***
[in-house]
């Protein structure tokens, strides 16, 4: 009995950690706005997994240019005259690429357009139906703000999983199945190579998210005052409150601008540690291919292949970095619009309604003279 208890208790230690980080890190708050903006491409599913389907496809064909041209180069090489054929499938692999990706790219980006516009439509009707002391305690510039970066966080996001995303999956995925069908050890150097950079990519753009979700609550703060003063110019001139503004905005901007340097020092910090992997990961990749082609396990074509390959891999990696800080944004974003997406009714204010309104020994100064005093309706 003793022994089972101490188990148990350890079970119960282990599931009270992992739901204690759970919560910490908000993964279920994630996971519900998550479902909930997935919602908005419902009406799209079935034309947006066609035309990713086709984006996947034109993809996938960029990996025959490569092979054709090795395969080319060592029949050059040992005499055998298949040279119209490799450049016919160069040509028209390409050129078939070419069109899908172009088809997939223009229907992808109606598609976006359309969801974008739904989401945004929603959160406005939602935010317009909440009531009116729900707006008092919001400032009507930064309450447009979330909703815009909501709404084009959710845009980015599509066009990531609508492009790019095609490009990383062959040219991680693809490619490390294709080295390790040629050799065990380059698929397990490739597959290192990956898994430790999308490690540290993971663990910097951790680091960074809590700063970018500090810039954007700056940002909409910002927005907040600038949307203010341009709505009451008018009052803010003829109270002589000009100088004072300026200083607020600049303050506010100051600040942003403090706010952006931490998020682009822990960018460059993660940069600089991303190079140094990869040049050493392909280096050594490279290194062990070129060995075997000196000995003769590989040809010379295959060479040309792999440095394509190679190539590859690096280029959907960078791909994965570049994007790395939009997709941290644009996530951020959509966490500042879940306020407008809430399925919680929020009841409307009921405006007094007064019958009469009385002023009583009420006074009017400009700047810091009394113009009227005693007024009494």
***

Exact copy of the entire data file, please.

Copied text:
[in-house]
């Protein structure tokens, strides 16, 4: 009995950690706005997994240019005259690429357009139906703000999983199945190579998210005052409150601008540690291919292949970095619009309604003279 208890208790230690980080890190708050903006491409599913389907496809064909041209180069090489054929499938692999990706790219980006516009439509009707002391305690510039970066966080996001995303999956995925069908050890150097950079990519753009979700609550703060003063110019001139503004905005901007340097020092910090992997990961990749082609396990074509390959891999990696800080944004974003997406009714204010309104020994100064005093309706 003793022994089972101490188990148990350890079970119960282990599931009270992992739901204690759970919560910490908000993964279920994630996971519900998550479902909930997935919602908005419902009406799209079935034309947006066609035309990713086709984006996947034109993809996938960029990996025959490569092979054709090795395969080319060592029949050059040992005499055998298949040279119209490799450049016919160069040509028209390409050129078939070419069109899908172009088809997939223009229907992808109606598609976006359309969801974008739904989401945004929603959160406005939602935010317009909440009531009116729900707006008092919001400032009507930064309450447009979330909703815009909501709404084009959710845009980015599509066009990531609508492009790019095609490009990383062959040219991680693809490619490390294709080295390790040629050799065990380059698929397990490739597959290192990956898994430790999308490690540290993971663990910097951790680091960074809590700063970018500090810039954007700056940002909409910002927005907040600038949307203010341009709505009451008018009052803010003829109270002589000009100088004072300026200083607020600049303050506010100051600040942003403090706010952006931490998020682009822990960018460059993660940069600089991303190079140094990869040049050493392909280096050594490279290194062990070129060995075997000196000995003769590989040809010379295959060479040309792999440095394509190679190539590859690096280029959907960078791909994965570049994007790395939009997709941290644009996530951020959509966490500042879940306020407008809430399925919680929020009841409307009921405006007094007064019958009469009385002023009583009420006074009017400009700047810091009394113009009227005693007024009494």